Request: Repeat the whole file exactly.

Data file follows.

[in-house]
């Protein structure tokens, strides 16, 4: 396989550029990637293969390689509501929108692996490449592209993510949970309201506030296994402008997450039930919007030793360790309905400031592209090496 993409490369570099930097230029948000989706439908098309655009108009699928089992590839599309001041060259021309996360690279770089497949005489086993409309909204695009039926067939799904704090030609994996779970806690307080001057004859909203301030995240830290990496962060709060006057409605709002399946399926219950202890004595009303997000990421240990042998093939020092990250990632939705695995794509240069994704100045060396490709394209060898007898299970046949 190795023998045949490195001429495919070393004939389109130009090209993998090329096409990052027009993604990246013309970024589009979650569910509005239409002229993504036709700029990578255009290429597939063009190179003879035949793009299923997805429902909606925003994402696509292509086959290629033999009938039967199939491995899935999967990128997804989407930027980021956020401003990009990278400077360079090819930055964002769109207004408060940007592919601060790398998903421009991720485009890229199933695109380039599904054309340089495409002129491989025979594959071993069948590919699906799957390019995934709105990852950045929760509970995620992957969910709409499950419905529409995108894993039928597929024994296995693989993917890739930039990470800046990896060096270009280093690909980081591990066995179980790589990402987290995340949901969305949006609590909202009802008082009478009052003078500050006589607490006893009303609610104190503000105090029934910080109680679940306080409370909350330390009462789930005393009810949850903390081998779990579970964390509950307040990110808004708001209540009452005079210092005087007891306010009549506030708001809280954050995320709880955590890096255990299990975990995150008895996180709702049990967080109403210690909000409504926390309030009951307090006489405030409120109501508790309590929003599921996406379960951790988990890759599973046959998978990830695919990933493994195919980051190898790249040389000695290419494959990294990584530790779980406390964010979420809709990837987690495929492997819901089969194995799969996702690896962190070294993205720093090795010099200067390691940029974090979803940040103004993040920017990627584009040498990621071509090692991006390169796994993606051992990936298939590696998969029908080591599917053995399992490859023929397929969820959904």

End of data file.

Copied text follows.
[in-house]
């Protein structure tokens, strides 16, 4: 396989550029990637293969390689509501929108692996490449592209993510949970309201506030296994402008997450039930919007030793360790309905400031592209090496 993409490369570099930097230029948000989706439908098309655009108009699928089992590839599309001041060259021309996360690279770089497949005489086993409309909204695009039926067939799904704090030609994996779970806690307080001057004859909203301030995240830290990496962060709060006057409605709002399946399926219950202890004595009303997000990421240990042998093939020092990250990632939705695995794509240069994704100045060396490709394209060898007898299970046949 190795023998045949490195001429495919070393004939389109130009090209993998090329096409990052027009993604990246013309970024589009979650569910509005239409002229993504036709700029990578255009290429597939063009190179003879035949793009299923997805429902909606925003994402696509292509086959290629033999009938039967199939491995899935999967990128997804989407930027980021956020401003990009990278400077360079090819930055964002769109207004408060940007592919601060790398998903421009991720485009890229199933695109380039599904054309340089495409002129491989025979594959071993069948590919699906799957390019995934709105990852950045929760509970995620992957969910709409499950419905529409995108894993039928597929024994296995693989993917890739930039990470800046990896060096270009280093690909980081591990066995179980790589990402987290995340949901969305949006609590909202009802008082009478009052003078500050006589607490006893009303609610104190503000105090029934910080109680679940306080409370909350330390009462789930005393009810949850903390081998779990579970964390509950307040990110808004708001209540009452005079210092005087007891306010009549506030708001809280954050995320709880955590890096255990299990975990995150008895996180709702049990967080109403210690909000409504926390309030009951307090006489405030409120109501508790309590929003599921996406379960951790988990890759599973046959998978990830695919990933493994195919980051190898790249040389000695290419494959990294990584530790779980406390964010979420809709990837987690495929492997819901089969194995799969996702690896962190070294993205720093090795010099200067390691940029974090979803940040103004993040920017990627584009040498990621071509090692991006390169796994993606051992990936298939590696998969029908080591599917053995399992490859023929397929969820959904």